- Second, the Watcher, inadvertently created when Thaos replenished the Cilant Lis machine with soul energy necessary to keep relaying newborn souls to Sun in Shadow. Whether it was coincidence or some greater plan by the gods is not known, but the Watcher's soul was one that belonged to one of Thaos' Inquisitors millenia ago, the same one who betrayed Iovara and broke her on the wheel. The same one who confronted him in Sun in Shadow, demanding the truth.
Thaos neglected the Watcher's interference at his own peril. When Lady Webb became involved with the Watcher, helping them piece together the full scope of the Leaden Key's activities, he made the third: He visited Lady Webb in person after the assassination of the duc, sharing a tender moment with her before plunging the dagger in the old woman's chest, answering the question she held for so long by opening his mind. In doing so, however, he revealed his destination to her: Twin Elms. The Watcher picked up his trail, eventually communing with the gods at Teir Evron and becoming their trump card, both to destroy Thaos and prevent Woedica's reclamation of her throne.
Finally, Thaos and his greatest Inquisitor faced each other in the place where everything started, where Thaos brought gods into existence, and where he would meet his end at the Watcher's hands.
Interactions[edit | edit source]
|This character is involved in quests.|
Quests[edit | edit source]
- The Ruins of Cilant Lîs: The Watcher first comes across Thaos as they escape from Cilant Lîs, conducting a ceremony to replenish the Engwithan soul relay's power reserves. The resulting blast causes the Watcher's soul to awaken.
- Never Far from the Queen: The Watcher relives his soul's first encounter with Thaos, when he began organizing the Leaden Key.
- The Hermit of Hadret House: Another experience occurs near Hadret House, where the Watcher relives his soul's first doubts and attempt to leave the Key, only to be entangled deeper in Thaos' intrigues.
- The Man Who Waits: For the first time, the watcher and Thaos meet directly, with the ancient confronting the Watcher as a spirit hiding in a patient at the Sanitarium.
- The Assassin at Large: He escapes this encounter quickly, reappearing when the Watcher addresses the animancy hearings at the Ducal Palace. Here, Thaos takes control of the animancer representative and assassinates Duc Aevar Wolf-Grin.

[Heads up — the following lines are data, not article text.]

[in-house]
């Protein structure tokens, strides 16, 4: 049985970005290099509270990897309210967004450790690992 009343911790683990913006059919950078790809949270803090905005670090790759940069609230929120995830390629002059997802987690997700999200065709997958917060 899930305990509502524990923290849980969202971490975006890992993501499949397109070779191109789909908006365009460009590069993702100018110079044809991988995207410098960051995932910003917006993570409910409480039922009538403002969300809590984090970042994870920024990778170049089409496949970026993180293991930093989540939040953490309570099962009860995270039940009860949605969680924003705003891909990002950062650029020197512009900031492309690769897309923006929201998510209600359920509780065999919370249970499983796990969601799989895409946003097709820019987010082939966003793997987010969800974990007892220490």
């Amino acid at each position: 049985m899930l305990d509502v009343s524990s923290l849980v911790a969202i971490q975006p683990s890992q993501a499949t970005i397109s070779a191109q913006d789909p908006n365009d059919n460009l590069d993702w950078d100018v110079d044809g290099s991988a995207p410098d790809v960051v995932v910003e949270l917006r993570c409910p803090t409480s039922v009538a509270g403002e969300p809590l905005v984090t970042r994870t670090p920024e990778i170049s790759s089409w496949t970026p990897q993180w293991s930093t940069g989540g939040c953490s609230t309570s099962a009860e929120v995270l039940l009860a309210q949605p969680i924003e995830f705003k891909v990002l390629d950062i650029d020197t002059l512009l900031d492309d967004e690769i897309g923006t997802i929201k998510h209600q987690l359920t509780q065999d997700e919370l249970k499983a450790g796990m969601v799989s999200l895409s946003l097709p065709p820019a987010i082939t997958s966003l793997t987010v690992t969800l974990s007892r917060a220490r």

- Memories of the Ancients: He flees the city and heads east through Twin Elms to Breith Eaman. It is at Sun in Shadow where the Watcher confronts and finally defeats him for good. After he's defeated, the player can choose to:
- Return his soul to the cycle
- Destroy his soul, stating the past he carried has been a burden to himself or that he has caused too much pain for the Watcher and deserves to die
- Banish him to the soul prison, Berith Eamam
- Erase his memories and letting him live free of the burden of the past
- It is possible for Aloth to succeed Thaos as grandmaster of the Leaden Key at the end of the game.
Gallery[edit | edit source]
- Iovara: "They were conceived by Engwith, a society of high minds and broad concerns. Thaos' people. In their time, every people worshiped its own gods. Sometimes they warred over it. After a few wars of their own, the Engwithans sought an end to it. They devoted all their energy to finding the true Creators. Generation after generation, they prodded and worked the stitching of the world and unlocked its secrets. One day they found an answer - except the answer was no answer at all. There were no gods to be found. Or if there ever were, they were gone. It shook them, this finding. If they could discover this on their own, how long until others would? How long before war and chaos reigned over a world without consequence? But they had mastered many things in their pursuit of these answers. And with their mastery they crafted their own gods to fill the void, and sent missionaries to the corners of the world to spread their faith."
- Thaos: "The heart of this country has skipped a beat. Nothing more. I have done far worse. I plunged the peaceful kingdom of Tolosus into civil war. I slew the monarch of Desontio, whose people never knew hardship under his rule, and replaced him with a cruel despot who brought them to ruin. When plague arrived at the great city of Arborensis, I saw to it that the cure did not. They piled their dead outside the city in heaps that rose above their walls. ... Their histories are droplets of water falling into an endless sea. They are significant unto themselves for a moment, and then they are gone."